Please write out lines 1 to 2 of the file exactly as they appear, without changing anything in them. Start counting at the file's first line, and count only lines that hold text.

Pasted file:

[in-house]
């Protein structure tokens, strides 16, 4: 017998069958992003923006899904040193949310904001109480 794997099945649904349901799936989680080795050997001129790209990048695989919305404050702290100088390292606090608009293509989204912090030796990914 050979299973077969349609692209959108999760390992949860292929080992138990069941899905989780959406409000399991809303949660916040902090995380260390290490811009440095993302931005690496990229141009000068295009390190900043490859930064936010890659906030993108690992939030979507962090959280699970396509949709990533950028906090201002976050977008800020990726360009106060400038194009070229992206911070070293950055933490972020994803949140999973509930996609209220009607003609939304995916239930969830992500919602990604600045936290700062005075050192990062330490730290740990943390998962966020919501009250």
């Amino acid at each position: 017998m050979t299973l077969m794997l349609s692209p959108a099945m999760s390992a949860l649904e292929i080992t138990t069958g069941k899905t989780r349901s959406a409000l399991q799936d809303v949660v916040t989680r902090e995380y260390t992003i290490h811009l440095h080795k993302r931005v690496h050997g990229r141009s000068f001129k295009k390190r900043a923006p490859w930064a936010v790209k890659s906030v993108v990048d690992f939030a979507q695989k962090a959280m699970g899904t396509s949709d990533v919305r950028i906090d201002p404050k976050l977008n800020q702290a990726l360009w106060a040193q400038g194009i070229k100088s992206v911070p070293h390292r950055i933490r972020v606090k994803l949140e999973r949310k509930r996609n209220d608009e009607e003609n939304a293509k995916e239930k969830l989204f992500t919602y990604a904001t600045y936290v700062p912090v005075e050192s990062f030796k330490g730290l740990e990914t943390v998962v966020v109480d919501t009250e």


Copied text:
[in-house]
């Protein structure tokens, strides 16, 4: 017998069958992003923006899904040193949310904001109480 794997099945649904349901799936989680080795050997001129790209990048695989919305404050702290100088390292606090608009293509989204912090030796990914 050979299973077969349609692209959108999760390992949860292929080992138990069941899905989780959406409000399991809303949660916040902090995380260390290490811009440095993302931005690496990229141009000068295009390190900043490859930064936010890659906030993108690992939030979507962090959280699970396509949709990533950028906090201002976050977008800020990726360009106060400038194009070229992206911070070293950055933490972020994803949140999973509930996609209220009607003609939304995916239930969830992500919602990604600045936290700062005075050192990062330490730290740990943390998962966020919501009250």